Could We Stop Screaming Long Enough to Fix the Problem?
Does anyone happen to remember that these are publicly traded companies that are obligated to return a profit to their investors? Does anyone happen to mention that this “Huge” profit is only about 8-9% and about 75% of that will return to the stock holders as dividends? These stock holders will only end up with about a 5% return on their investment. These returns are pretty meager when compared against some of the software giants and their 15-20% returns. I recently saw a sign up at the local bank offering CDs at just below this rate, no risk.
We have many talking heads simply looking at the bigness of the number and not penciling out the actual earnings. They keep shouting about record numbers and such. How can these learned individual overlook something so obvious. Once again we have a case of being caught up in the emotion of something. I know when I go to the gas station I have a bit of an emotional reaction myself. The point is, I get past that and look at the reality of the situation. I know none of this makes you feel any better, but we need to get at the real problem.
The real reason for our high gas prices need to be dealt with. The first is our environmental laws. We have let environmental fever run amuck and destroy our own ability to meet our needs. We have the “Not in my backyard” syndrome as well as good plans being “What if’d“ to death. One thing that can be said about us here in the USA is that we are scientifically advanced. We have come up with all sorts of ways to both avoid and deal with problems. Yet to hear many of these groups speak you would think that the only purpose is to destroy and pollute the landscape. Many of these companies are excellent neighbors and should be welcomed into our communities. They offer quality jobs and return big benefits to the communities they are in.
Next we need to look at capacity. I am sure that many of you have read or heard that we haven’t built any new refineries in almost thirty years. Many of you may even have seen stories about refineries removed over this same time line. Much of this falls on the environmental groups. Not only have they kept us from building they often devoted themselves to having what we have, removed. This needs to be turned around right away. Many communities have mandated boutique blends of gas that deal with various environmental issues, further incapacitating what few refineries we have. We need to build more refineries to deal with demand, while we also work toward limiting these special blends in an effort to maximize output. When we do decide to build, we also need to take into account the location. Most of our current refineries are along the gulf coast. Hurricanes constrict our capacity to produce every year. Katrina is still holding back production in several facilities.
Finally, the biggest issue is access to crude oil. We have limited ourselves to such a degree our only choice is to buy from outside our nation. Notice that does not suggest we don’t have enough to meet our needs it simply points to the fact that we won’t let ourselves access it. We instead buy it from nations who are often hostile to us. We have placed ourselves at the whims of those who don’t have our best interests as heart. Our poor management of our energy needs has funded those who stand against us today. Our lack of future planning has also failed to account for the demand placed on these same resources by India and China. The supply and demand curve has quite a few more players, hence the price shift.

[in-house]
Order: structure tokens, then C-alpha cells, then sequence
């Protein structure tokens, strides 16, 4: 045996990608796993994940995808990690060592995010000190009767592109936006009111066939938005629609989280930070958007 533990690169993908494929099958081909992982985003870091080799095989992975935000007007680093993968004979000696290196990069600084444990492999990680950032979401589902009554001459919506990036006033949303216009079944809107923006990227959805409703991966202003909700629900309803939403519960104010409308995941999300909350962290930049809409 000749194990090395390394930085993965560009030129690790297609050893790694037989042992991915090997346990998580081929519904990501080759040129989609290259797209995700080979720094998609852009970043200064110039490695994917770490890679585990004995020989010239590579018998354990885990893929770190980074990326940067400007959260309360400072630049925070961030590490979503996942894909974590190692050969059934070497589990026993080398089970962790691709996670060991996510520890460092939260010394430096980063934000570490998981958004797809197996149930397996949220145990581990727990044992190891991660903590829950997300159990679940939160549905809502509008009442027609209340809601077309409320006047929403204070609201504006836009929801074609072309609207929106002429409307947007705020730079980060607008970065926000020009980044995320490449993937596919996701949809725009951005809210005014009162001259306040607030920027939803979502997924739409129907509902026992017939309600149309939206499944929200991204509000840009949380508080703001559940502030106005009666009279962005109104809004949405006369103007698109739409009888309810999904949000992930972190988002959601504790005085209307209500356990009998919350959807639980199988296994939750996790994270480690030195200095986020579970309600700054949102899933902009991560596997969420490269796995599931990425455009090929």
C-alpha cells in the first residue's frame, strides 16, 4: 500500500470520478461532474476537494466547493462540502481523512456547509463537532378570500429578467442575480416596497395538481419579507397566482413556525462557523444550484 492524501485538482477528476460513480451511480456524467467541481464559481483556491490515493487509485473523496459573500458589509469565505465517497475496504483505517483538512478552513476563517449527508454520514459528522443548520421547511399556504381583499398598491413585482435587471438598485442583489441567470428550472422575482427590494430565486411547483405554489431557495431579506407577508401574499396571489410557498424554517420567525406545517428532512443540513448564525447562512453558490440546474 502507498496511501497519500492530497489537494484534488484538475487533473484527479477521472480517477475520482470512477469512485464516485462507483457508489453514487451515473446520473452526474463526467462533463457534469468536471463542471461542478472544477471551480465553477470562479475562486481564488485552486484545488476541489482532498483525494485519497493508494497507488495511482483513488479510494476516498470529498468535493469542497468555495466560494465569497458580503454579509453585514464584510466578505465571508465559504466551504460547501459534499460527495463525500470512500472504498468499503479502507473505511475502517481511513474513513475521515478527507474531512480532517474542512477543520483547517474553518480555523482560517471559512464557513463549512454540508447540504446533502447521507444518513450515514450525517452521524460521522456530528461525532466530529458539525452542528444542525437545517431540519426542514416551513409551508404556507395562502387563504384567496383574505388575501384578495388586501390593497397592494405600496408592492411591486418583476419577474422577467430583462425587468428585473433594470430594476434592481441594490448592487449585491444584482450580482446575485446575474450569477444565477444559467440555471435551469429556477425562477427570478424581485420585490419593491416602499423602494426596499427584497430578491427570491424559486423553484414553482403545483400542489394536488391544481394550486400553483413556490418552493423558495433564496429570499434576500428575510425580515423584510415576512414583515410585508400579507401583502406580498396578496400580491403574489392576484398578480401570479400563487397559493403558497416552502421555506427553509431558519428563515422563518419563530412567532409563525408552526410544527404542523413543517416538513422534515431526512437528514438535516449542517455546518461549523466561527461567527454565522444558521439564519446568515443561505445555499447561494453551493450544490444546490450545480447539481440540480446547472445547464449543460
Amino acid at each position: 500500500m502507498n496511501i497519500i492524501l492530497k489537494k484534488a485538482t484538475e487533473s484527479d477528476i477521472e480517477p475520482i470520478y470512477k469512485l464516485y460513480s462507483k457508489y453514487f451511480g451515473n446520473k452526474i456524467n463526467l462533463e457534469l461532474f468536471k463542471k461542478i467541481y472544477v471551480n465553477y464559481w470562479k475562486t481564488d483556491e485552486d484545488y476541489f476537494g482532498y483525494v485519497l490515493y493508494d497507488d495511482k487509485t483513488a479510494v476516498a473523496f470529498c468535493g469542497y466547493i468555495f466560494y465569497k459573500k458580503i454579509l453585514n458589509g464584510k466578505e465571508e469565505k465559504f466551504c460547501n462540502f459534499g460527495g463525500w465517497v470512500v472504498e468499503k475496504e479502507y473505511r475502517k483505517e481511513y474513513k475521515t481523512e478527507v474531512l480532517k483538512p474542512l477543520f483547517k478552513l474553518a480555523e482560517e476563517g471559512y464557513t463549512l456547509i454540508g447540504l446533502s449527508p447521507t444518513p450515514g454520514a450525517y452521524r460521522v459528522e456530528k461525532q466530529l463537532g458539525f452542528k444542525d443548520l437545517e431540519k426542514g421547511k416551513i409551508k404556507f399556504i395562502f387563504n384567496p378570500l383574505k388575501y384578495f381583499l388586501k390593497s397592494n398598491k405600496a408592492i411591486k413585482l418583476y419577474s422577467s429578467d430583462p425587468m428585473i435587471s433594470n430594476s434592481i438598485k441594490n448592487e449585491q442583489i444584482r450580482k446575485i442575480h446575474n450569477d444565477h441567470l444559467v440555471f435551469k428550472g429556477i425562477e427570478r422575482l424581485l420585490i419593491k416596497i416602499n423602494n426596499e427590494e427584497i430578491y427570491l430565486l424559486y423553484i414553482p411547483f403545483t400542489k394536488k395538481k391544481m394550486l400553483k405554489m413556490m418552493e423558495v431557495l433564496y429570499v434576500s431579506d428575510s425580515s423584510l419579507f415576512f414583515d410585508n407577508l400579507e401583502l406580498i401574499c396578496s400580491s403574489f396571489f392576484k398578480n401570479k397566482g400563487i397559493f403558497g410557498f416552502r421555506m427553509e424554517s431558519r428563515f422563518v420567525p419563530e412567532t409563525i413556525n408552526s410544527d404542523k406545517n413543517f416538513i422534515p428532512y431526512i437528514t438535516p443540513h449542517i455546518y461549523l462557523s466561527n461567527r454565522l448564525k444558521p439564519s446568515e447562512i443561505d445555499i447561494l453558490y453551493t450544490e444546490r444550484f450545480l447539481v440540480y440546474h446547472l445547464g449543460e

Let me address some of these issues. We need to stop strangling ourselves and start utilizing our resources. We have the talent, no how and resources to solve what is causing the problem. We need to start drilling in our own backyard. Look, Cuba is planning to drill only about 50 miles off the Florida coast. We should already be there. The Pacific coast has got vast oil reserves, but once again we need to untie our hands.
Next we need another refinery. The east coast is pretty tapped out as far as buildable land and deep water access to bring in tankers of oil. The Gulf and its frequent weather problems have got more then enough. That leaves the Pacific coast. There is one port under utilized and ideally suited. That port is Coos Bay Oregon. Former logging and milling has left much of its ports empty. The bay offers deep water access as well as immediate available land for building a refinery. The opening of our west coast and ANWR for oil drilling will give it plenty to do. Railroad access is even there to help distribute products all across America.
We need solutions people. We may not be able to fix the here and now, but what about tomorrow. Does anyone offer a plan to deal with our future needs? Alternative energy sources will be our distant future but in the mean time, can we do something about the problem.